In high school, I remember going through the different art movements and trying to remember what characterized each. Dadaism was the odd, scrapbook–looking one. Abstract art was the one where nothing looked like you thought it would. Impressionism was the one on light and movement, freeing the contours of their brush lines. Realism was the one that was, well, realistic. And then, there was classicism.
Classicism is the movement drawn from “classical” art and culture—that is, the art from ancient Greek and Roman times. A Google search of the word “classical” reveals that it is “regarded as representing an exemplary standard” as if to say classical art is the epitome of a desired aesthetic. But, as with many standards, that’s extremely problematic.
For one, the classical representation is anything but diverse. In almost every art piece, the same figures emerge: white old men. Of course, this was the case with nearly everything produced back in the day (and still is, to be honest) and the art can be said to be symptomatic of the times. Still, it does not go without saying that women as models are depicted less often and when they are, in substantially lower positions. The same goes for minority groups, racially, ethnically, and socioeconomically—whether that be seen in the size of the figures or the actual semantic content of the piece. There are exceptions to this pattern, but they’re few and far between.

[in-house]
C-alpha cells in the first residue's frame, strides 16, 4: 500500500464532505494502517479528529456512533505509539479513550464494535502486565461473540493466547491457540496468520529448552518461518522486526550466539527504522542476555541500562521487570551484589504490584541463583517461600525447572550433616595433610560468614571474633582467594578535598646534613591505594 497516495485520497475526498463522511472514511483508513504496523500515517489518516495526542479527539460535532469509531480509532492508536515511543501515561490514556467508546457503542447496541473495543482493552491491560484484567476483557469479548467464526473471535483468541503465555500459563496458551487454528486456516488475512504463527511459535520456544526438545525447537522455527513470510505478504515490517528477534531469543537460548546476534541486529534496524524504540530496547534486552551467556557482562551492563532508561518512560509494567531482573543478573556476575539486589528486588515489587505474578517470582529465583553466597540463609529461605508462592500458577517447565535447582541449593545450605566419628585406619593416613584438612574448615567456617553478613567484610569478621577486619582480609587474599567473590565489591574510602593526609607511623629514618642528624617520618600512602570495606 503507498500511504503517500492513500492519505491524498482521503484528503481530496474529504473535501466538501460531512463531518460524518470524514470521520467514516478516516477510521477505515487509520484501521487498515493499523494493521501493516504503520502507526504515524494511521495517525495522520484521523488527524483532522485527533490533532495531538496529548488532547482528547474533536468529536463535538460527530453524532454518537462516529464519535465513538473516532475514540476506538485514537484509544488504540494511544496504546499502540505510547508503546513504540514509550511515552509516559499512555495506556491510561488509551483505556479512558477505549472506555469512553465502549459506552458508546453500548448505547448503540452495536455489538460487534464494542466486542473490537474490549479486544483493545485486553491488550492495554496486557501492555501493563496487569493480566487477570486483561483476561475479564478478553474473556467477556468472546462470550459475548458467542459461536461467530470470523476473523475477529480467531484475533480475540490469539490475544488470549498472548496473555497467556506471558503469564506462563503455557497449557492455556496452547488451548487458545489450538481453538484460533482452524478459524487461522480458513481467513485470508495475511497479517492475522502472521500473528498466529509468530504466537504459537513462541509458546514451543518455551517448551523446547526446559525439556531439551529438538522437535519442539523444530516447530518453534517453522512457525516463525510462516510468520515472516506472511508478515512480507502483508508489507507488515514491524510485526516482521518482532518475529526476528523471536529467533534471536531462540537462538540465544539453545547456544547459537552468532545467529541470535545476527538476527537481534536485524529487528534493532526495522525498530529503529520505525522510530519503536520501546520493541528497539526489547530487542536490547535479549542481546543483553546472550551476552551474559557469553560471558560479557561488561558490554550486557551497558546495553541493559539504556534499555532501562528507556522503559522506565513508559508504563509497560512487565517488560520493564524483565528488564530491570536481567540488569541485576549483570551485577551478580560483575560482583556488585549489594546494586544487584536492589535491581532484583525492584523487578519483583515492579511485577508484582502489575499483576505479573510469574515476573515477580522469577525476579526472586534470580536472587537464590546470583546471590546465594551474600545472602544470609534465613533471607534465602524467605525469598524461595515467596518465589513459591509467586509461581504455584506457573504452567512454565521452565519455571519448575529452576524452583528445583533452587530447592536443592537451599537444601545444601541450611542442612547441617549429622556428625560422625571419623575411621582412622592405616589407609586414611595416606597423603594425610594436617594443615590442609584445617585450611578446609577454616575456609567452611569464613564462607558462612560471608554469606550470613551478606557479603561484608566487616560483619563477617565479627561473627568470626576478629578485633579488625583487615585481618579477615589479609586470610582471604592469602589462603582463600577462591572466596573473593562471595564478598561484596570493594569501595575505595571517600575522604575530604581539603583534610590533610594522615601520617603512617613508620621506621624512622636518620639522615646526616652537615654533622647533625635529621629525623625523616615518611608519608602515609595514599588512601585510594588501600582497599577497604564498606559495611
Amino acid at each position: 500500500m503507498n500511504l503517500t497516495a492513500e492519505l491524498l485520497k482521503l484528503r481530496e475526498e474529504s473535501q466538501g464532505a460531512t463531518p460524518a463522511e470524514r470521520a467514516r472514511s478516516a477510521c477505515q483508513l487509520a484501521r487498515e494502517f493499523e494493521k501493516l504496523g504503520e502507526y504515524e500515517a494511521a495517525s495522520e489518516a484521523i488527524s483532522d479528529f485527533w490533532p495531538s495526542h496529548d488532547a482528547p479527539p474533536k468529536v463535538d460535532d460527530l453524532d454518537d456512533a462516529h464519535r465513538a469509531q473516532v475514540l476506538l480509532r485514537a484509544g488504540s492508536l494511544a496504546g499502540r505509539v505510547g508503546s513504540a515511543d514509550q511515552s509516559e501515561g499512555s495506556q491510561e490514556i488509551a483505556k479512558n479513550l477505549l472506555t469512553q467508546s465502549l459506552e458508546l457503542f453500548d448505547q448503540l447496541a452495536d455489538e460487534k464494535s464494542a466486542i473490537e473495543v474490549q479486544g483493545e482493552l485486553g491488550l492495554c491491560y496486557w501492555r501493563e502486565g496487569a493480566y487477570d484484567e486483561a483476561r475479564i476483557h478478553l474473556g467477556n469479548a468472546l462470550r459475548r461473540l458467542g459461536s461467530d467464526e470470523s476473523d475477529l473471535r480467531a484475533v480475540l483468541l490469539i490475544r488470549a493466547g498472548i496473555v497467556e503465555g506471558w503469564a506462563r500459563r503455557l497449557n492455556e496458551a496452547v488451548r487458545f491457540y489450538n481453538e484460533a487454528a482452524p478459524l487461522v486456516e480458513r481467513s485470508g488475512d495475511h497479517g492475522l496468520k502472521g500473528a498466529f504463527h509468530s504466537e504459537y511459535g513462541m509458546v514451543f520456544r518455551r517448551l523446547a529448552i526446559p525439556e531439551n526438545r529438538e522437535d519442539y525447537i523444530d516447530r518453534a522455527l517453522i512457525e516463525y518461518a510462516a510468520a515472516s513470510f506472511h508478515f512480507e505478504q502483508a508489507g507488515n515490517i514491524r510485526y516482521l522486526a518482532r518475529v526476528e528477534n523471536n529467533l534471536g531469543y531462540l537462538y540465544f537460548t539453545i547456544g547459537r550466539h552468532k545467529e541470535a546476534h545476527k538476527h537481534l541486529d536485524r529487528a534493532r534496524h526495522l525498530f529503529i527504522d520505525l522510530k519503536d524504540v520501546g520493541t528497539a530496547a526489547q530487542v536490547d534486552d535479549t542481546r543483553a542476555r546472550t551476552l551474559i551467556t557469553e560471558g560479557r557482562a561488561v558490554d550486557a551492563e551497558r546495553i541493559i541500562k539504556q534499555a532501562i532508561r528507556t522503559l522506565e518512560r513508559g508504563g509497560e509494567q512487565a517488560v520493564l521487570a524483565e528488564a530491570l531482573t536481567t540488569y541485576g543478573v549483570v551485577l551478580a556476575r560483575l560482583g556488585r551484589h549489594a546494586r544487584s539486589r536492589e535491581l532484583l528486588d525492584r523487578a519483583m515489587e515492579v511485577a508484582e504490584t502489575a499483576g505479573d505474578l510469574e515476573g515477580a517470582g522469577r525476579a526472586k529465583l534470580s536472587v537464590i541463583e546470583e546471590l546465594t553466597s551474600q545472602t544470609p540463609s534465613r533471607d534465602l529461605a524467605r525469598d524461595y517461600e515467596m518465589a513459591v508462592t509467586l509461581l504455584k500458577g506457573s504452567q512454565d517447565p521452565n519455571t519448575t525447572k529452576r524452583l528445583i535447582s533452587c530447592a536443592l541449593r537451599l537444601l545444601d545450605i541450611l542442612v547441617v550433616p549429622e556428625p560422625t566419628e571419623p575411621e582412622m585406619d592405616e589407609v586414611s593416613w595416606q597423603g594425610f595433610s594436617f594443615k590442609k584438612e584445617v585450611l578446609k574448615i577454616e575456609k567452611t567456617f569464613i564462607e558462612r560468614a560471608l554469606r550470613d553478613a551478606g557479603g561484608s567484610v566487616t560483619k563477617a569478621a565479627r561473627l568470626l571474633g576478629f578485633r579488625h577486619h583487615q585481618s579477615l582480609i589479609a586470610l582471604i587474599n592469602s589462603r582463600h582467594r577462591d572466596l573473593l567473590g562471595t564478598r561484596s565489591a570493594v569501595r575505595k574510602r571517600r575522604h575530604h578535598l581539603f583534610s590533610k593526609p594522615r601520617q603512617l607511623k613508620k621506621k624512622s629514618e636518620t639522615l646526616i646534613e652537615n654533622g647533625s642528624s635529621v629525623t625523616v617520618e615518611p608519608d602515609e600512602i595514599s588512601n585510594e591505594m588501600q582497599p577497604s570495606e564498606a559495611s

Art is supposed to be this part of culture that is relatable and speaks to a wide variety of audiences. Or at least the publicly adored art. For a work to be mainstream, it has to appeal to the diversity of the audience, but classical art clearly does not fit this condition. Yet, even today, though standards are shifting towards a more contemporary and abstract take, classical art is still so often (and too often) regarded as the holy grail.
There’s also this conception that classical art is so often depicting merely scenes or people. But in looking at the context, art (or at least the means to art) was not accessible to everyone in those days. A portrait had to be commissioned. A painting was paid for. Everything is accounted for through the lens of the wealthy and those in power. Classical art is a reflection only of the history as seen through the oppressors, not the oppressed.
At the same time, it’s clear that there is merit to classical art. I shouldn’t completely reject it and speak of it as it were an evil. There is credit due to the skill and ability of the artists in developing distinctive artistic styles and making gains in artistic innovation. The problem comes with the name lent to subcategory of “classical art.” By labeling it as so, we’re perpetuating this vision that classical art (aka unrepresentative art) is the ideal. But it’s not. And it’s time we start saying so.